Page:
Consider the celebrity influencer marketing space: Companies see an average of $7.65 earned media value for every $1 spent on influencer marketing. Despite more than half of the top 20 Instagram accounts being musicians, influencer marketing has remained largely untapped in the music sector. This is especially important to consider with micro-influencer social accounts with anywhere from 1,000 to 250,000 followers. One study found micro-influencers engage with consumers 22% more every week, leading to 82% of consumers being “highly likely” to act on their recommendations versus 73% from average users. More music creators entering the market and higher engagement/conversion rates from micro-influencers suggests more emphasis will be placed on music influencers and the technology needed to identify them before too long.
Music data aggregation has been a hot acquisition space for music tech, with more than $100 million collectively coming from Spotify with The Echo Nest, Pandora with Next Big Sound and Apple with Asaii in recent years. These music data platforms will continue to be targets for advertisers in finding music influencers beyond their traditional use of talent discovery for record labels.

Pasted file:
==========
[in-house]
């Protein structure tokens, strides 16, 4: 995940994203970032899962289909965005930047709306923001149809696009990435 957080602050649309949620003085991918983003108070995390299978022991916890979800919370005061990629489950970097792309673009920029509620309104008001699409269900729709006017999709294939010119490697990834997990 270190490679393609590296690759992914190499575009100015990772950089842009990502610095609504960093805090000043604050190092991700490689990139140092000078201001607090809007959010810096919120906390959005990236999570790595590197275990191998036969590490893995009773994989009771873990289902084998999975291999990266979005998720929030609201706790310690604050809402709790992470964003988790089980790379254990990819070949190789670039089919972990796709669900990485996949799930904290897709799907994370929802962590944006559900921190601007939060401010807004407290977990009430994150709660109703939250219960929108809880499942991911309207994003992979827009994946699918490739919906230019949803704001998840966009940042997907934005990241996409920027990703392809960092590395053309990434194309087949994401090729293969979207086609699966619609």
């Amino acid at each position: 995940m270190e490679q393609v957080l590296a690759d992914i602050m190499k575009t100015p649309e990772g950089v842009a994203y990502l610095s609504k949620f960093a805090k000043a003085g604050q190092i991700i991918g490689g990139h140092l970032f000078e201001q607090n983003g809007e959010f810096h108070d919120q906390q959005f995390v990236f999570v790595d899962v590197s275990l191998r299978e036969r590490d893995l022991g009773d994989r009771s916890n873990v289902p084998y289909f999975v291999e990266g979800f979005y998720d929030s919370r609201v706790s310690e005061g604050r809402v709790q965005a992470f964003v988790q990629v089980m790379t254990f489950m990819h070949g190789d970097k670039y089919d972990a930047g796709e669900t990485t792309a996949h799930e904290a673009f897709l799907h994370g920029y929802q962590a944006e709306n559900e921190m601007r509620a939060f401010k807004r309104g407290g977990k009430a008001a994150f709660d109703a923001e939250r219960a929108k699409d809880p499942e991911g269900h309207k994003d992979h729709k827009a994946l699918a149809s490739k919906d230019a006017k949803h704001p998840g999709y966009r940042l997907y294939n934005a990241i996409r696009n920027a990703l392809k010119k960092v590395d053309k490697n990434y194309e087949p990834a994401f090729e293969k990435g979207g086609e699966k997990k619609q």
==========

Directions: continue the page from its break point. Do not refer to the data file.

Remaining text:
Successful creators and influencers who reach “celebrity” status will have a major impact on music and entertainment tech through investing.
While celebrities have been investing for years, we are beginning to see a push towards personalized celebrity investment vehicles. Ashton Kutcher, Snoop Dogg, Nas, Will Smith, Steph Curry, Jay-Z, Serena Williams, Aaron Rogers and Derrick Morgan are just a few big names who have launched their own investment funds. The evolution of this model will be to not only leverage a celebrity’s name but also their influence.